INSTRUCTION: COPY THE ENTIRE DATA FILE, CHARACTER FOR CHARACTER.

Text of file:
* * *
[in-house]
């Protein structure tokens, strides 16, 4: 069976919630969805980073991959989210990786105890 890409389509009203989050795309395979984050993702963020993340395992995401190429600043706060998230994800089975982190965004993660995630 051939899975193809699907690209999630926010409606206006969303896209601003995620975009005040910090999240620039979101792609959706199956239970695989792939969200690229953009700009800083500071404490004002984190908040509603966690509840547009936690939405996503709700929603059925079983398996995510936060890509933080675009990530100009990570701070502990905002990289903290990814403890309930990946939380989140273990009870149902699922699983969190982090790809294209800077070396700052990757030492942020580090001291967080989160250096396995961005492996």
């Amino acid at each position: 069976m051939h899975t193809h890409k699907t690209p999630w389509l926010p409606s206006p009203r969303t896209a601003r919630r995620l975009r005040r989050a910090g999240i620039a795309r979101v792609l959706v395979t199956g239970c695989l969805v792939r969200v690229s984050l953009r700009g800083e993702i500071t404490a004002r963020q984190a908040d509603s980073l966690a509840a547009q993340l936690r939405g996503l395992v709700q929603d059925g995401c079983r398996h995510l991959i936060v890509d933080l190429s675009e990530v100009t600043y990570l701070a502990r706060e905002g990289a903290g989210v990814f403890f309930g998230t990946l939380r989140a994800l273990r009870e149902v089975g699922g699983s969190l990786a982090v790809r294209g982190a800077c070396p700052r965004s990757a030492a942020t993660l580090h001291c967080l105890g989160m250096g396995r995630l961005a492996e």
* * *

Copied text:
[in-house]
């Protein structure tokens, strides 16, 4: 069976919630969805980073991959989210990786105890 890409389509009203989050795309395979984050993702963020993340395992995401190429600043706060998230994800089975982190965004993660995630 051939899975193809699907690209999630926010409606206006969303896209601003995620975009005040910090999240620039979101792609959706199956239970695989792939969200690229953009700009800083500071404490004002984190908040509603966690509840547009936690939405996503709700929603059925079983398996995510936060890509933080675009990530100009990570701070502990905002990289903290990814403890309930990946939380989140273990009870149902699922699983969190982090790809294209800077070396700052990757030492942020580090001291967080989160250096396995961005492996």
């Amino acid at each position: 069976m051939h899975t193809h890409k699907t690209p999630w389509l926010p409606s206006p009203r969303t896209a601003r919630r995620l975009r005040r989050a910090g999240i620039a795309r979101v792609l959706v395979t199956g239970c695989l969805v792939r969200v690229s984050l953009r700009g800083e993702i500071t404490a004002r963020q984190a908040d509603s980073l966690a509840a547009q993340l936690r939405g996503l395992v709700q929603d059925g995401c079983r398996h995510l991959i936060v890509d933080l190429s675009e990530v100009t600043y990570l701070a502990r706060e905002g990289a903290g989210v990814f403890f309930g998230t990946l939380r989140a994800l273990r009870e149902v089975g699922g699983s969190l990786a982090v790809r294209g982190a800077c070396p700052r965004s990757a030492a942020t993660l580090h001291c967080l105890g989160m250096g396995r995630l961005a492996e």